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Practise Questions Jan. 2013 Key.pdf

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BIOL 1001
Tamara Kelly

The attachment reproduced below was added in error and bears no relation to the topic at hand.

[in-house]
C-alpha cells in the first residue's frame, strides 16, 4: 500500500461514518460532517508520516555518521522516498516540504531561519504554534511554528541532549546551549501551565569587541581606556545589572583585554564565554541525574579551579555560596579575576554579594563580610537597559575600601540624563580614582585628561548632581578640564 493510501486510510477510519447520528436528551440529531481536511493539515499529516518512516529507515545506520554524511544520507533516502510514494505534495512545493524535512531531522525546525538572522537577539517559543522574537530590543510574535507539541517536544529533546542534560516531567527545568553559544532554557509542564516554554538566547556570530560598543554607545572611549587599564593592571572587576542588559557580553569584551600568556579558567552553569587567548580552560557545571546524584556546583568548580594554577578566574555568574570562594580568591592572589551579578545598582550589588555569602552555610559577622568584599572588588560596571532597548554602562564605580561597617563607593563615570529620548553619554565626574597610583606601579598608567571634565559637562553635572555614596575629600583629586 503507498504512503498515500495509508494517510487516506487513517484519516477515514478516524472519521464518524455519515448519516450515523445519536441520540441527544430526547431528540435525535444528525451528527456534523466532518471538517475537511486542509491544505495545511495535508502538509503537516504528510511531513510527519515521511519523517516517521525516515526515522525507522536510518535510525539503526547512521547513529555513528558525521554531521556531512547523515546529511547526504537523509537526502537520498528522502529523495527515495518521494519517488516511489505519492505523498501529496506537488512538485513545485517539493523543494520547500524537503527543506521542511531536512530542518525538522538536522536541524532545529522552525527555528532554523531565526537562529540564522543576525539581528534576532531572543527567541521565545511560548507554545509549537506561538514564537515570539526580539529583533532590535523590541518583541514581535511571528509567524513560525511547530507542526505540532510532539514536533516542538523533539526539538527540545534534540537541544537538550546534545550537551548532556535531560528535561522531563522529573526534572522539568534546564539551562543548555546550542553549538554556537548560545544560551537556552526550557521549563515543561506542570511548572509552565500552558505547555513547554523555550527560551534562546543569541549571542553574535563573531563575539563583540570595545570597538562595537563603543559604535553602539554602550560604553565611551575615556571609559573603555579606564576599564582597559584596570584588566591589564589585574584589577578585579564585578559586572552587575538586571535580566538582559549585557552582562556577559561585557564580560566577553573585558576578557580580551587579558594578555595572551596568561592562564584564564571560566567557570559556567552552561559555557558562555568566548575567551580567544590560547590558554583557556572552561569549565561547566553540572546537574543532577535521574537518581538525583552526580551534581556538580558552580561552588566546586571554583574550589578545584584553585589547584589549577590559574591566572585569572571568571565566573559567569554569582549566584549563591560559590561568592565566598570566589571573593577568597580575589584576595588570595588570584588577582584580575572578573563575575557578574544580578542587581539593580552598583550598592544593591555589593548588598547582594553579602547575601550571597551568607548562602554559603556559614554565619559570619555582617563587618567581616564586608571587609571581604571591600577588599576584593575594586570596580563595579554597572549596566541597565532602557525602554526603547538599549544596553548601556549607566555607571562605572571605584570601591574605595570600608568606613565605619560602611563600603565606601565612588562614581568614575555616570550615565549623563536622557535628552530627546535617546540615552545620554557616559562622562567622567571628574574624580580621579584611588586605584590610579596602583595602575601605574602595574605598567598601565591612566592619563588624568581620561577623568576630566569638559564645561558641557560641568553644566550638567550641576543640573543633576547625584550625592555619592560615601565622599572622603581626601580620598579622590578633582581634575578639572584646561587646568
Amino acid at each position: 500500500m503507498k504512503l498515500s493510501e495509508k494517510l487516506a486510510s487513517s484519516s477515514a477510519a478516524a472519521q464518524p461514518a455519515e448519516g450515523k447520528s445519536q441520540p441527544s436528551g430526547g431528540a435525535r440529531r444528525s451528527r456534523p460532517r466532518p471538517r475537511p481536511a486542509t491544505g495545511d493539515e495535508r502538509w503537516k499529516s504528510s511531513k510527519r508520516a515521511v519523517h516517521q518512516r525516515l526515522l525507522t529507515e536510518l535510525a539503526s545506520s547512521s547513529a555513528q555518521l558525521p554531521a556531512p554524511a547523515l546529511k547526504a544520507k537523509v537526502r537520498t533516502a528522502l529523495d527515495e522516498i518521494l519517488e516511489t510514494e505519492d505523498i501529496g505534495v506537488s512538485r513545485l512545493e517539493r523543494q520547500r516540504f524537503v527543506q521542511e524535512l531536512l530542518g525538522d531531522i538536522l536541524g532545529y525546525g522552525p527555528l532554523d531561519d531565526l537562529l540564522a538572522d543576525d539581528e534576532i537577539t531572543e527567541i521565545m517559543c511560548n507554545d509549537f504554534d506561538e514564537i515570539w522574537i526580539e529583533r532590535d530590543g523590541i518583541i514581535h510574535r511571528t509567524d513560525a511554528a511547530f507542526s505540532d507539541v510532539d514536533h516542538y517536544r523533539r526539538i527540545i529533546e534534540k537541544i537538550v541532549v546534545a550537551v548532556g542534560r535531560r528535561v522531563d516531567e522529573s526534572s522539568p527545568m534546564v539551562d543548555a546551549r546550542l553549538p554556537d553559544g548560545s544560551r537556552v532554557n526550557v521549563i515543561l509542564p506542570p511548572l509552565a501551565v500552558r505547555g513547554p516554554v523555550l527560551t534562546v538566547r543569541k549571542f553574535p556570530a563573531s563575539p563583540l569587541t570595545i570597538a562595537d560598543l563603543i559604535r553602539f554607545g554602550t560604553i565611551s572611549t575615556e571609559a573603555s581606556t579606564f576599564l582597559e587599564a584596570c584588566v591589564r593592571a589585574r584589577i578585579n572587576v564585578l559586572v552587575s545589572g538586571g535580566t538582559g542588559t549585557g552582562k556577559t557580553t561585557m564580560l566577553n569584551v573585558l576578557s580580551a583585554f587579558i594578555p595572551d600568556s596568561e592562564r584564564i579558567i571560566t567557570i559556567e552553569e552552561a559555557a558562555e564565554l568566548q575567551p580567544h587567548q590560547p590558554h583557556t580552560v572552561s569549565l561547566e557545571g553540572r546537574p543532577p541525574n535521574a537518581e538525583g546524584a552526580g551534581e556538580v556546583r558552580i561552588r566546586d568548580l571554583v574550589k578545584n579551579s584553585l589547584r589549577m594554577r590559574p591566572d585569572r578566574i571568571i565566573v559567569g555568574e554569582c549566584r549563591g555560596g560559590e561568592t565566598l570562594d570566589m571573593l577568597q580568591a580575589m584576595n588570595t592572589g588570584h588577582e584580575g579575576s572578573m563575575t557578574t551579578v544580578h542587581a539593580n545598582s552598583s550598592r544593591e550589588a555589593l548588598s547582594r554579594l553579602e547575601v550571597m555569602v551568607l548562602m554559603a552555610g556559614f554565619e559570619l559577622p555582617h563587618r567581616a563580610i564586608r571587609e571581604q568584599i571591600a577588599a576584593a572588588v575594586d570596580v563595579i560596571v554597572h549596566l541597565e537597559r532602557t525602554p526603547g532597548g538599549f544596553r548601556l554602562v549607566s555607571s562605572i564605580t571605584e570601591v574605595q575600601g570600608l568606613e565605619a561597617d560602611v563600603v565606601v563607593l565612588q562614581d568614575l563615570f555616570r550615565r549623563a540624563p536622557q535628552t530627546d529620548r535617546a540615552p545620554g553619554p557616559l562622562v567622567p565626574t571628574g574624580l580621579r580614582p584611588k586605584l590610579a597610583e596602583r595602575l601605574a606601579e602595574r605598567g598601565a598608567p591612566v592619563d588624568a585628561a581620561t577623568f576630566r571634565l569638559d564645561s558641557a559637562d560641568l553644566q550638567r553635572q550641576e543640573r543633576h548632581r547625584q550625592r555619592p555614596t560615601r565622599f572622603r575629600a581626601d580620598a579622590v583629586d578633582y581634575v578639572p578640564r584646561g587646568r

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PRACTISE QUESTIONS BIOL 1001 W2012 Key The easier questions on here are not representative of test questions, but are to allow you to ensure that you understand the basics. If you don’t understand a question, I would suggest you talk to some friends about it. Please note the term trait and character are used interchangeably here. I do not have practice questions for the nature of science section; however, we did many questions about this in class and it has been brought up repeatedly since then. 1. Artificial selection is likely to produce p opulation-level changes most quickly in organisms with: a. a small litter size. b. a short generation time. c. a large body size. d. a large genome. e. a long life span. 2. Malthus’s Essay on the Principle of Populations was key to both Darwin and Wallace’s formulation of a mechanism for evolutionary change. Which of the following statements best summarizes Malthus’s idea? a. Populations produce more offspring than their environment can support, resulting in competition for resources. b. Populations always produce less offspring than their environment can support, resulting in decreased competition. c. Populations of animals are able to pass to their offspring characteristics acquired in their lifetimes. d. On average, populations produce the number of individuals that their environment can support. e. Populations that are isolated cannot support themselves because they cannot generate resources. 3. Many crustaceans (e.g., lobsters, shrimp, and crayfish) use their tails to swim, but crabs have reduced tails that curl under their shells and are not used in swimming. This is an example of a. artificial selection. b. an extinction. c. an acquired characteristic. d. a vestigial trait. e. natural selection. 4. The upper forelimbs of bats (mammals) and birds (classified with reptiles) have fairly sim ilar skeletal structures. However, bat wings have a thin flap of skin stretched between the bones of the fingers and the arm, while bird wings consist of feathers extended all along the arm. How would you describe these relationships? a. The forelimb skeletons of birds and bats are homologous, as are the wings. b. The forelimb skeletons of birds and bats are due to convergent evolution, whereas the wings are homologous. c. The forelimb skeletons of birds and bats are homologous, whereas the wings are due to converg ent evolution. d. The forelimb skeletons of birds and bats are due to convergent evolution, as are the wings. 5. Which of the following is the best modern definition of evolution? a. descent without modification b. change in allele frequencies in a population over time c. survival of the fittest d. inheritance of acquired characters 6. How did Hutton & Lyell’s ideas influence Darwin’s thinking about evolution? Gradual  accumulation  of  small  changes  over  long  periods  of  (geologic)   time  can  lead  to  very  big  changes.  The  same  processes   that  act  today  acted  in  the  past.   7. Which of the following observations helped Darwin shape his concept of descent with modification? a. Species diversity declines farther from the equator. b. Fewer species live on islands than on nearest continents. c. Birds can be found on islands located farther from the mainland than the birds’ maximum nonstop flight distance. d. South American temperate plants are more similar to tropical plants of South America than to the te mperate plants of Europe. e. Earthquakes reshape life by causing mass extinctions. PRACTISE QUESTIONS BIOL 1001 W2012 Key 8. Darwin described evolution with the phrase “descent with modification.” What did he mean? a. Evolution takes a long time – it isn’t an instantaneous process. b. Evolution is not a “special” process – it’s a natural phenomenon that is going on today. c. Closely related species are similar at the genetic, developmental & structural levels. d. Populations living today are related (genetically) to populations that lived in the past, but they aren’t identical. e. Both C & E apply. 9. When measuring genetic variation, the appropriate size unit is: a. Individual b. Population c. Community d. ecosystem 10.A phenotype of an organism is: a. Its genetic constitution, which governs its traits b. Chronological expression of its genes c. Physical expression of its genotype d. Form it achieves as an adult 11.In a population, there are two alleles of the A gene (A1 & A2). You know that the frequency of the A1 allele is 0.4. Calculate the frequency of the other allele. A2 = 0.6 If A2 encodes a phenotype that is dominant to A1, what proportion of the population will show the A2 phenotype? 2pq+q2 = 2(0.4)(0.6) + (0.6)2 = 0.48 + 0.36 = 0.84 12.7. In a population, there are two alleles of the A gene (A1 and A2). Genotypes of the A gene are found a the following frequencies: A1A1 = 0.54; A1A2 = 0.38; A2A2 = 0.08. What is the observed frequency of the A1 and A2 alleles, respectively? A. 0.73; 0.27 B. 0.54; 0.45 C. 0.63; 037 D. 0.485; 0.515 E. 0.392; 0.608 13.The Hardy–Weinberg principle of genetic equilibrium tells us what to expect when a sexually a. reproducing population is b. decreasing with each generation. c. increasing with each generation. d. migrating. e. evolving. f. not evolving. 14.In what sense does the Hardy-Weinberg principle act as a null hypothesis? a. It is the starting point of all evolutionary studies. b. It specifies the conditions that need to be controlled in an evolutionary study. c. It specifies what genotype frequencies should be, given measured allele frequencies. d. It specifies what should be observed if no evolution is currently occurring at a particular gene. 15.What changes DNA but has no impact upon the phenotype of an individual. a. beneficial mutations b. neutral mutations c. directed mutations d. chance mutations e. all of these   16.The source of new alleles in a population is a. natural selection. b. mutation. c. microevolution. d. adaptation. e. genetic drift. PRACTISE QUESTIONS BIOL 1001 W2012 Key 17.Some biologists encapsulate evolution by natural selection with the phrase “mutation proposes, selection disposes”. Explain what they mean, using the formal terms you have learned to describe evolutionary processes. 18.Of all the mutations that occur in a population, why do only a small fraction become widespread among the population’s members? 19.In 1986 a nuclear power accident in Chernobyl, USSR (now Ukraine) led to high radiation levels for miles surrounding the plant. The high levels of radiation caused elevated mutation rates in the surviving organisms, and evolutionary biologists have been studying rodent populations in the Chernobyl area e ver since. Based on your understanding of evolutionary mechanisms, which of the following most likely occurred in the rodent populations following the accident? a. Mutation by itself led to major changes in rodent physiology over time. b. Mutation led to increas ed genetic variation and a higher rate of evolutionary change. c. Mutation caused genetic drift and decreased fitness. d. Mutation caused the fixation of new alleles. 20.Why are mutations important in evolution, when most mutations are harmful? Mutation  is  the  only  way  new  alleles  are  created  within  a  population.  Although  most  are  harmful,  a  very  small  number  of   mutations  are  beneficial.  Through  time,  these  beneficial  mutations  can  become  more  numerous  within  a  population  as  the   population  adapts  to  the  environm ent.   21.Natural selection can only act on traits: a. that reduce mortality b. that confer a reproductive advantage. c. that are acquired in an individual's lifetime. d. that are heritable. e. that are adaptive.   22.The intermediate form of a trait is favored when __________ selection occurs a. stabilizing b. directional c. disruptive d. frequent e. none of these 23. When a population’s allele frequencies are shifting in a consistent direction, ______ selection is occurring